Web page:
Artemesia Gentileschi, Judith Beheading Holofernes, 1620-21

According to the Old Testament, Judith was a widow and Jewish resident of the city of Bethulia, which was besieged by the Assyrian Army. Just before the army was about to completely destroy the city, Judith went to the army general Holofernes under the pretense that she would give him strategic information. He was taken by her beauty and charm, so she got him liquored up and seduced him. At this moment, she and her maid servant decapitate Holofernes, then she took his severed head back to Bethulia and the Hebrews defeated the Assyrian Army. That’s one badass lady.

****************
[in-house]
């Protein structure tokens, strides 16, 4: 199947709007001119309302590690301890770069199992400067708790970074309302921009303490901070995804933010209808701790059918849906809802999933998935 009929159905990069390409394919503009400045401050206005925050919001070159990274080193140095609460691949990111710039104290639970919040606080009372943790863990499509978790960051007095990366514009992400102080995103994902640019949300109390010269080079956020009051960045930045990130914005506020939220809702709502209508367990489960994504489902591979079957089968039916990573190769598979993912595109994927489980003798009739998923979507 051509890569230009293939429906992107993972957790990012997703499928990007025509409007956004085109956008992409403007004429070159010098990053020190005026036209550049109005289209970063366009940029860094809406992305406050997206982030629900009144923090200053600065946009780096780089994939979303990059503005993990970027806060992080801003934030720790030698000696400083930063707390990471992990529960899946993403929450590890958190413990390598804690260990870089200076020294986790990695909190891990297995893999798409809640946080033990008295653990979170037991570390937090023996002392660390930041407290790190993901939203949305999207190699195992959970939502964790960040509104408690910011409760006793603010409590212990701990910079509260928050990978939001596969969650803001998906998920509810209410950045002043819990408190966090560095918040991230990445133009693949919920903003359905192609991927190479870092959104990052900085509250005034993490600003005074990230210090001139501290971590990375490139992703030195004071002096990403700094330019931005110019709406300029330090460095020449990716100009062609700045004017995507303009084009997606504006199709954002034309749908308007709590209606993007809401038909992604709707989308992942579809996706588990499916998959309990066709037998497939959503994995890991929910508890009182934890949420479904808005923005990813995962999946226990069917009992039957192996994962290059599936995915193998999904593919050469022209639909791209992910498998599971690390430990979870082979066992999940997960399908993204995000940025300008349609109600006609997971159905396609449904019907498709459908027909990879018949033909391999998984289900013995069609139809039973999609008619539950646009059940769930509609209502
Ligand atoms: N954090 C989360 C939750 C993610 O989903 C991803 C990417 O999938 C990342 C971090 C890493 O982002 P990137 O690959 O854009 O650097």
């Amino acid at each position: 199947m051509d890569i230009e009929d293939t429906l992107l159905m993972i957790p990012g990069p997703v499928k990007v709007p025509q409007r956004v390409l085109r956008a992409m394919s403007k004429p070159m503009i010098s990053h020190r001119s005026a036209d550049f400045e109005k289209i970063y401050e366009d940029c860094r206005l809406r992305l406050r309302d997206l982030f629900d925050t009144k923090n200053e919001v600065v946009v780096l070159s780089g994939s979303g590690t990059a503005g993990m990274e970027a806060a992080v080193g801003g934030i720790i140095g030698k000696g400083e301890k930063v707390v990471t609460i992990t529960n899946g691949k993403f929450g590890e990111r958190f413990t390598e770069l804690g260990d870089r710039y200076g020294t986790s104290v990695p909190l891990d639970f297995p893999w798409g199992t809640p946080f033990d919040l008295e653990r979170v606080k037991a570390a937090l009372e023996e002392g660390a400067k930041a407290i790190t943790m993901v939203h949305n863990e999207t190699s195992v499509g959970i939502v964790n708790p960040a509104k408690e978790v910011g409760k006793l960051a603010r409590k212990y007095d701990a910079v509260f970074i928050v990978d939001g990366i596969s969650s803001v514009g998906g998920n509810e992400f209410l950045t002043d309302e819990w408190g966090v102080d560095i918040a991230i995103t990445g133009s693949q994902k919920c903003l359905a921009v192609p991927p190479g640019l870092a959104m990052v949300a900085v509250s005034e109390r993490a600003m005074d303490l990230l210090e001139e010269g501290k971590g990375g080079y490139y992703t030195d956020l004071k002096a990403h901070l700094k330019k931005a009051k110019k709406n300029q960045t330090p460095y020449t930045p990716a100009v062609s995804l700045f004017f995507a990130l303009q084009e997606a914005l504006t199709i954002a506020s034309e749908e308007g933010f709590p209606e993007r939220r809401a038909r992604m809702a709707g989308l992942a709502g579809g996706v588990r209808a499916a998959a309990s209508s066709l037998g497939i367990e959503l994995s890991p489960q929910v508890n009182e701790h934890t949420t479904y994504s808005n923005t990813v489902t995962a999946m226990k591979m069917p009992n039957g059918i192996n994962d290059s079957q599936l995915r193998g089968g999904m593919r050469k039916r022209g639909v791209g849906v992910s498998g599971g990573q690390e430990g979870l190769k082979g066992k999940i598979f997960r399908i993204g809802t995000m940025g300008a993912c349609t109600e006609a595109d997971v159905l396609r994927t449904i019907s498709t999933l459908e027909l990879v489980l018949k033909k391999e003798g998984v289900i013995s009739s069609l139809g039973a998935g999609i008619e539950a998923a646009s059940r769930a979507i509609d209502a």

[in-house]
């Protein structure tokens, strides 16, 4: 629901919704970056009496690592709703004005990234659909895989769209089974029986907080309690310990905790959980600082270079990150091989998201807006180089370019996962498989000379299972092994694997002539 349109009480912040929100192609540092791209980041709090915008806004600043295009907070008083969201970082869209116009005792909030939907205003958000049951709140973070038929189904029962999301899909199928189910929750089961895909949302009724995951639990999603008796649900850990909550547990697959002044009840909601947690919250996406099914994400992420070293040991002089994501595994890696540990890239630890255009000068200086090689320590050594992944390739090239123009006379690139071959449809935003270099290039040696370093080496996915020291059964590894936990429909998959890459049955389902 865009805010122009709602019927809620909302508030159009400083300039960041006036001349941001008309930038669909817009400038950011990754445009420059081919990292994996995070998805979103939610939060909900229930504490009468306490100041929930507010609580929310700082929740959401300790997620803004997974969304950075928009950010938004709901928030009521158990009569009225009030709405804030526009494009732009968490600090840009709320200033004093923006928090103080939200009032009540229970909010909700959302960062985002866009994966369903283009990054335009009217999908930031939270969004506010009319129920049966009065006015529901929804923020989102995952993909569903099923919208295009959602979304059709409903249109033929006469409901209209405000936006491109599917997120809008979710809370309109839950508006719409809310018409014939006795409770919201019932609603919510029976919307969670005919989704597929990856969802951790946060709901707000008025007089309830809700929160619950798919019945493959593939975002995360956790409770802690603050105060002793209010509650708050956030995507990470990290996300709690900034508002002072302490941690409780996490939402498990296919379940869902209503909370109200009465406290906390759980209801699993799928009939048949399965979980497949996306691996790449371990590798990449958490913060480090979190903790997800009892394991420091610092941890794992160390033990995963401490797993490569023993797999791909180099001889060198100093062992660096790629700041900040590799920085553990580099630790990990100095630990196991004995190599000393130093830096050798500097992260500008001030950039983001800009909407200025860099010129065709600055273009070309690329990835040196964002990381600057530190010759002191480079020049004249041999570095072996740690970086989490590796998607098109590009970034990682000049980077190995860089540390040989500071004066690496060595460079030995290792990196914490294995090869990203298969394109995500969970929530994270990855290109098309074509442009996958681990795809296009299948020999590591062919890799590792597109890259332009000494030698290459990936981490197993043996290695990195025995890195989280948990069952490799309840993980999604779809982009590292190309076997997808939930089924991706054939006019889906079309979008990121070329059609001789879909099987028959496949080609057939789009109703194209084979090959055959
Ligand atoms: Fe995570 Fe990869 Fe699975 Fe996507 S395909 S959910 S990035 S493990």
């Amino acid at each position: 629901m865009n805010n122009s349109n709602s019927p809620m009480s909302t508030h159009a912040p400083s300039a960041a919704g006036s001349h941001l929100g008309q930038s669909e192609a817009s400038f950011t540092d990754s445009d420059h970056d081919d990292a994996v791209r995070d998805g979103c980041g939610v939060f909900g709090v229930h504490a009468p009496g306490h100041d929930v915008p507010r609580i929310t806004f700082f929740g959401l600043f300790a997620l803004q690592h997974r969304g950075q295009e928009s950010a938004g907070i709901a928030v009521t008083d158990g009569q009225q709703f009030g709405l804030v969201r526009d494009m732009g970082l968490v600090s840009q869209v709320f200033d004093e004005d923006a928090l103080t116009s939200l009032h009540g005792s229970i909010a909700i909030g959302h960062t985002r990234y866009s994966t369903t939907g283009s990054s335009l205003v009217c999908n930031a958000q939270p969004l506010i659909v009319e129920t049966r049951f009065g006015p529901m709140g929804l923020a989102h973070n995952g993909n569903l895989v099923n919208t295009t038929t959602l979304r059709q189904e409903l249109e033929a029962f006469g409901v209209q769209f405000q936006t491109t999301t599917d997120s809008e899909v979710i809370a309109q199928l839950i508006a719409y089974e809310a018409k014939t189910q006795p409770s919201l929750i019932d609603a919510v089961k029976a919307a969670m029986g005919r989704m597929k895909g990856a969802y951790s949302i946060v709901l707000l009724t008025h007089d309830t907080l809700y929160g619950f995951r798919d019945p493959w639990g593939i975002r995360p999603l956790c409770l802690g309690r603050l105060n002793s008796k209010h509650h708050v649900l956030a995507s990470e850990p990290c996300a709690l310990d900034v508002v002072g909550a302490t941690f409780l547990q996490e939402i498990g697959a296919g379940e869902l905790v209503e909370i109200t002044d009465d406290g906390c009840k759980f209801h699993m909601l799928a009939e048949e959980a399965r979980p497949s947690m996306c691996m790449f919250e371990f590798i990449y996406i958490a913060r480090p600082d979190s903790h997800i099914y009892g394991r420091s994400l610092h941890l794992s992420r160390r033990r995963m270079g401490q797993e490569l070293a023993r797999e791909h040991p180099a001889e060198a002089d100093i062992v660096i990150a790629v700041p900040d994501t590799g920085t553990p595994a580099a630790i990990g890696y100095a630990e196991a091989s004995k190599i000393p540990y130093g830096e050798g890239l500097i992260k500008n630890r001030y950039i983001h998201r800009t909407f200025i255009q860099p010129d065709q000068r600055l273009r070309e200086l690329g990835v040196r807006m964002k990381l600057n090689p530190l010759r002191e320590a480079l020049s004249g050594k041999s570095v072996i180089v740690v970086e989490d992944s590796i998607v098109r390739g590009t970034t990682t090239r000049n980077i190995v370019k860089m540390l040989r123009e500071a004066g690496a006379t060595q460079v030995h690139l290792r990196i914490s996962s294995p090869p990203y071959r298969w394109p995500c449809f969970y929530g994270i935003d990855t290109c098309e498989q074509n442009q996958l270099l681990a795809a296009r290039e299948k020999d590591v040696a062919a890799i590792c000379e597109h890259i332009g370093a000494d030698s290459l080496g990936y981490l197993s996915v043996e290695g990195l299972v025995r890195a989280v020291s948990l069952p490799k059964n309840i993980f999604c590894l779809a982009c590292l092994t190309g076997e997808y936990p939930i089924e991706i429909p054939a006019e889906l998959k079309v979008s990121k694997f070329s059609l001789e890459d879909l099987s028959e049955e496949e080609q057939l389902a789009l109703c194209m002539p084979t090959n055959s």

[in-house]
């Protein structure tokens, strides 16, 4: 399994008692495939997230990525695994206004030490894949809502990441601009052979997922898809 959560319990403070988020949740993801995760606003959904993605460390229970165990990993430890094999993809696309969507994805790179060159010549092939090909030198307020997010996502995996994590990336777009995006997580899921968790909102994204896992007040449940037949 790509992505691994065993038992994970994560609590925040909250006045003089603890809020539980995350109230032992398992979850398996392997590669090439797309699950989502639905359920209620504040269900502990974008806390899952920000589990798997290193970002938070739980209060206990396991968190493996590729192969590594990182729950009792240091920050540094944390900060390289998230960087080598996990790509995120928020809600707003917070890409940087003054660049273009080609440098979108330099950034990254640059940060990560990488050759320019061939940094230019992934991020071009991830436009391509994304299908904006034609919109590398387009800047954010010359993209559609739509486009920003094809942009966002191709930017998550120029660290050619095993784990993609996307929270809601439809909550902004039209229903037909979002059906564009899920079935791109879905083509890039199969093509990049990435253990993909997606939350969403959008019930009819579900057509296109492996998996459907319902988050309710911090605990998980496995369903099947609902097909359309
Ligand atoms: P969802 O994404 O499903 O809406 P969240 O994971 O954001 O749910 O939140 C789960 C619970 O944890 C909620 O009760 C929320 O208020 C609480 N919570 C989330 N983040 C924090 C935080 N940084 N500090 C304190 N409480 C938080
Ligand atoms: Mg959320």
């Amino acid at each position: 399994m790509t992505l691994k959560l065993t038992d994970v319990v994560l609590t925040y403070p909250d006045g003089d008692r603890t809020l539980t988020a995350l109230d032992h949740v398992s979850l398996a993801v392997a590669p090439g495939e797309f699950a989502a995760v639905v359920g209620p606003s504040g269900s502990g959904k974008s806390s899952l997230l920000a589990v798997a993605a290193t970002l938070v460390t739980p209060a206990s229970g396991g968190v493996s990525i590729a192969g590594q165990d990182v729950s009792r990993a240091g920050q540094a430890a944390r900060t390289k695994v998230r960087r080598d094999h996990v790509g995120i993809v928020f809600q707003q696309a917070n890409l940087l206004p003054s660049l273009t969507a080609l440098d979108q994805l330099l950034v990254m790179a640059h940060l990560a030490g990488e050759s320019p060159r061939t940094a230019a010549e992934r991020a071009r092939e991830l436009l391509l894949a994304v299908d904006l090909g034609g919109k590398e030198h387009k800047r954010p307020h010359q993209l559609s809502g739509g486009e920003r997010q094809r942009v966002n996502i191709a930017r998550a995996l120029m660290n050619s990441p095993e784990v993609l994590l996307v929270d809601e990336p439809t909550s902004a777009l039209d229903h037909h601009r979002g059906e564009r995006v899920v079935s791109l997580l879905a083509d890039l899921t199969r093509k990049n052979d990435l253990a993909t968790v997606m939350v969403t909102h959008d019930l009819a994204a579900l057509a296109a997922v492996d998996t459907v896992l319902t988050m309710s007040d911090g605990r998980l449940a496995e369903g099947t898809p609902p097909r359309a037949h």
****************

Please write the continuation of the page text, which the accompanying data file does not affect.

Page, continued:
Gentileschi painted this 22 years after Caravaggio’s famous version, but you can really feel the struggle in this one. It’s a much better version, perhaps owing to tumultuous events in Gentileschi’s own life. At age 17 her father’s friend, artist Agostino Tassi, raped her. He got away with it in court too. Her reputation was tarnished. Art historians have speculated that this formative event is why Gentileschi often portrays courageous female characters in her paintings.

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